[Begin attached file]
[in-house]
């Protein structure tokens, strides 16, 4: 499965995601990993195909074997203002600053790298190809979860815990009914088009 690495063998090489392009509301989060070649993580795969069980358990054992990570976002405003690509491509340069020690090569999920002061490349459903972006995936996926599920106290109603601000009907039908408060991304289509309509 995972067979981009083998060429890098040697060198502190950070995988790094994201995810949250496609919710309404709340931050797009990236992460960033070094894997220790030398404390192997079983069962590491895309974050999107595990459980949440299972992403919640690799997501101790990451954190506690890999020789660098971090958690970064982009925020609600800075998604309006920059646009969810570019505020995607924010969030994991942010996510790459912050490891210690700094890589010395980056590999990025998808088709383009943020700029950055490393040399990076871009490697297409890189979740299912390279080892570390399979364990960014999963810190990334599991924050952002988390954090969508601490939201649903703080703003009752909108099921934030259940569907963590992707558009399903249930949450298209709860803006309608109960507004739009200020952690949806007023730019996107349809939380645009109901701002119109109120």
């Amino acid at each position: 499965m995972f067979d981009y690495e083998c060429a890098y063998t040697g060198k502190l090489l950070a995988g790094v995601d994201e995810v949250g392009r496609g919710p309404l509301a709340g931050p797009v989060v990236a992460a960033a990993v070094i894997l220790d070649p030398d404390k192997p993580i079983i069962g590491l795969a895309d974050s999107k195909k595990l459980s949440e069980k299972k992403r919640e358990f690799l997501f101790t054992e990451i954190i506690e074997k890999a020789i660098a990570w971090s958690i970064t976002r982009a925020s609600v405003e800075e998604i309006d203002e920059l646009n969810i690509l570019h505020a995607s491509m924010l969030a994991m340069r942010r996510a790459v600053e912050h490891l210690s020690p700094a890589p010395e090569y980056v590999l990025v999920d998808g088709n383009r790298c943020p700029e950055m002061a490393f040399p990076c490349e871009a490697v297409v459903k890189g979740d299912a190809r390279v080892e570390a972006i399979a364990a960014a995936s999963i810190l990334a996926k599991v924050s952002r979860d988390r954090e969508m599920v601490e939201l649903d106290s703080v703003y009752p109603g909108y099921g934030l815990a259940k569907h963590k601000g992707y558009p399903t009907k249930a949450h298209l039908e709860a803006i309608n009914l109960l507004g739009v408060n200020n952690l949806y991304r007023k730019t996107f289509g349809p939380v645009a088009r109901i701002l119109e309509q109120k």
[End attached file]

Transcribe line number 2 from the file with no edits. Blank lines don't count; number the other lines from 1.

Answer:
């Protein structure tokens, strides 16, 4: 499965995601990993195909074997203002600053790298190809979860815990009914088009 690495063998090489392009509301989060070649993580795969069980358990054992990570976002405003690509491509340069020690090569999920002061490349459903972006995936996926599920106290109603601000009907039908408060991304289509309509 995972067979981009083998060429890098040697060198502190950070995988790094994201995810949250496609919710309404709340931050797009990236992460960033070094894997220790030398404390192997079983069962590491895309974050999107595990459980949440299972992403919640690799997501101790990451954190506690890999020789660098971090958690970064982009925020609600800075998604309006920059646009969810570019505020995607924010969030994991942010996510790459912050490891210690700094890589010395980056590999990025998808088709383009943020700029950055490393040399990076871009490697297409890189979740299912390279080892570390399979364990960014999963810190990334599991924050952002988390954090969508601490939201649903703080703003009752909108099921934030259940569907963590992707558009399903249930949450298209709860803006309608109960507004739009200020952690949806007023730019996107349809939380645009109901701002119109109120």